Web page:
Jessica Csaszar sits down with new goalkeeper Andrew Redmayne to talk about life, football and becoming a Wanderer.
Andrew Redmayne still remembers the day he signed up to play football.
“My Mum and I were walking through a shopping centre in Wyoming and there was a local registration table,” explained Redmayne.
“My Mum asked me if I wanted to play soccer and I was like, ‘why not?’”.
Redmayne signed that afternoon for Gosford City Dragons where he played for five years before moving to Central Coast Lakers, it was here he first began goalkeeping.
“I first started goalkeeping through a school holiday clinic and they asked if there were any goalkeepers.
“In my last season at Gosford I did a bit in goals and a bit out of goals so I thought I’d have a crack at being a goalkeeper.”
Since that moment in time he has not looked back.
Spending two years at the Lakers and some time at the ‘Coasties’ led him to joining Football NSW Institute for two and a half years before moving to the Australian Institute of Sport.
At different stages of his career, Redmayne’s motivations to play and remain passionate about football changed.
“In juniors it was always about friends. I moved clubs just for friendships. The year I went to the Lakers I also made the Coasties and while Coasties were in the higher division I went to the Lakers because I had more friends in that team.
“Seniors was different, it was about more opportunities and finding ways that you can push yourself and find new challenges that can drive you.”
Growing up, Redmayne had many football idols including John Crawly who he knew from a young age and his first goalkeeping coach Darryl Dark who had a major influence on his career.
“I was fortunate enough to have a contract with Central Coast Mariners while I was at the AIS which really helped a lot.”
Redmayne still remembers his first save on his debut with the Mariners in 2008.
He came onto the field as a substitute for Mark Bosnich who had a hamstring injury.
“Adriano Pellegrino picked up the ball and beat John Hutchinson from about 30 metres out, dribbled to 20 out where he had a shot and I just pushed it over the bar.”
After making scarce appearances at the Mariners Redmayne moved to Brisbane Roar where it was expected he would be the first keeper until the late signing of Michael Theo threw a spanner into the works.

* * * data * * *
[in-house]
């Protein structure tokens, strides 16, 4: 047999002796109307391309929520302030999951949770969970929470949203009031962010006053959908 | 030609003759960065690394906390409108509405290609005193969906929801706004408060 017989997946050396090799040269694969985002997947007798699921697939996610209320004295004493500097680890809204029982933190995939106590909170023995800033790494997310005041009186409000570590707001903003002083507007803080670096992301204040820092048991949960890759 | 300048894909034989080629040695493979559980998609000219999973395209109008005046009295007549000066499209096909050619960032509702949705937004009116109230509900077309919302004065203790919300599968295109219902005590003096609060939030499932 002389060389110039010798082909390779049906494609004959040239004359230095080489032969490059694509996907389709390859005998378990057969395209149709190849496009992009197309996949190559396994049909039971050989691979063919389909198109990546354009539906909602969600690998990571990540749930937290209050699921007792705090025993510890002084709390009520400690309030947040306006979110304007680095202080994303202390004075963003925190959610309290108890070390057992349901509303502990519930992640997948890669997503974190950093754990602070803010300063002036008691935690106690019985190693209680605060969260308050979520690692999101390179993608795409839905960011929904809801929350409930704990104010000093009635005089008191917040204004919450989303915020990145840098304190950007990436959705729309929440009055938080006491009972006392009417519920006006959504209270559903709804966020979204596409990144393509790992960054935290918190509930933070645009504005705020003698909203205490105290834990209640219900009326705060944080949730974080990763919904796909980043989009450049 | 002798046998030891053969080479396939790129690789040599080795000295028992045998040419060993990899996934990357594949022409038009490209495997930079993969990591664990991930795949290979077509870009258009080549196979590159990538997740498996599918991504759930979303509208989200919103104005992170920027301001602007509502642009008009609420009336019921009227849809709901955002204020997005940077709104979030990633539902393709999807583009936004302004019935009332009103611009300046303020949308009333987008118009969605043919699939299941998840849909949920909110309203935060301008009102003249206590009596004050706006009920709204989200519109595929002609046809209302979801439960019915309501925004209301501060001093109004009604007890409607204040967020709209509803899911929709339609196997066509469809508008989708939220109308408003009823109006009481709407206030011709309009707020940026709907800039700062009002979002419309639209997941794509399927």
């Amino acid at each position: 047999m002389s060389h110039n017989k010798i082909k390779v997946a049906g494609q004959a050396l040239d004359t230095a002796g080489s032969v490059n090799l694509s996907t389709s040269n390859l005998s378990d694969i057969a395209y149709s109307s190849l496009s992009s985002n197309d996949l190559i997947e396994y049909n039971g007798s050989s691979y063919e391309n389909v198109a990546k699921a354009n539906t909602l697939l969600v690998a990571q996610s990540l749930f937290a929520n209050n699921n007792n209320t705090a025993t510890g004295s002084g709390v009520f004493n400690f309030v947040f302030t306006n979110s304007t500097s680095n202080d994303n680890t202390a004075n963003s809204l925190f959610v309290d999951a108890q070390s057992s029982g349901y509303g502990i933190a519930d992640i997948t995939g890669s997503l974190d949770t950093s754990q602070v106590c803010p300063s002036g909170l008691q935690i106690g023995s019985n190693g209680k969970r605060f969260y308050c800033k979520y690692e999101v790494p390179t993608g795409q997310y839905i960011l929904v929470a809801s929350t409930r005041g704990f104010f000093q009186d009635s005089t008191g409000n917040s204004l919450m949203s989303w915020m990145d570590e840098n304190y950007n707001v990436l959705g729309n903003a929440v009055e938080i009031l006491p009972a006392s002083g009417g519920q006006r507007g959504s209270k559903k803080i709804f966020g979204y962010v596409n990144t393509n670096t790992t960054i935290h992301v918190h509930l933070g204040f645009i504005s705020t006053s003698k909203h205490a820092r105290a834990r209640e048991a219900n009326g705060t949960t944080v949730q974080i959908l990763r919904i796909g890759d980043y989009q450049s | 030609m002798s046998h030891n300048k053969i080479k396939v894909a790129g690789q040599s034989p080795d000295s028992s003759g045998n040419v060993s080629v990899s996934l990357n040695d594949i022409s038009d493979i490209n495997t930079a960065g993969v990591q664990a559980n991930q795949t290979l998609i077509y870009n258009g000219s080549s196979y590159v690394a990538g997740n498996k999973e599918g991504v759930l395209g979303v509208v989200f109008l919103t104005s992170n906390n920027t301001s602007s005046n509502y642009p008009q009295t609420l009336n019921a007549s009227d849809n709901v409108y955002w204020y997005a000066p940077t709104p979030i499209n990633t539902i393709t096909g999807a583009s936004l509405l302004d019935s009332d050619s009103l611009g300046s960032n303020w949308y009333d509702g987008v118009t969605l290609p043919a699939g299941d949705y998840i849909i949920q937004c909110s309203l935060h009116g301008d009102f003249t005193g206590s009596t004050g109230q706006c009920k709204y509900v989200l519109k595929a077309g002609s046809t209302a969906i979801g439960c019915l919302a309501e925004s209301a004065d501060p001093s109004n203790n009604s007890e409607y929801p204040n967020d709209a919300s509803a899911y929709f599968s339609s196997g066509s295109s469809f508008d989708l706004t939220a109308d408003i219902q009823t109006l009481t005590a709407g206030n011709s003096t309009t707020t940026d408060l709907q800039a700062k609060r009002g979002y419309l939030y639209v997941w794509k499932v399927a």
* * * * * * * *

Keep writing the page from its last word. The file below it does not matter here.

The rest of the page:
“It was tough spending two years under the best goalkeeper in the league at the time but having said that it was a fantastic opportunity to work under Ange Postecoglou.
“I feel like I developed my game a lot and on a massive plus side I won two championships in two years.
“You look back at some amazing players in the Hyundai A-League and they never won a title and I’ve been fortunate enough to win two.
Following two seasons at the Roar, Redmayne moved to Melbourne City where he made 48 appearances between the sticks before desiring a move to a different club where he could push himself further.
“With the coaching staff and squad that we are developing here it is a fantastic opportunity to not only develop myself but help step the club forward.”
That’s not the only reason the shot-stopped has joined the Red & Black.
“It was quite daunting playing against the Wanderers, I’m looking forward to having the crowd that scared the living daylights out of me now behind me.
“Once when I played against Western Sydney I invited my sister to come to the game and she is mentally disabled. She cried because she was so intimidated by the crowd.
“I think it will be good for her to know that she is one of us now.”
Redmayne is loving the team and loving the coaching staff.
“There’s a lot more drive and direction from this coaching staff.
“They push you to get the most out of yourself and the most out of the whole squad. I’m really enjoying that side of training.”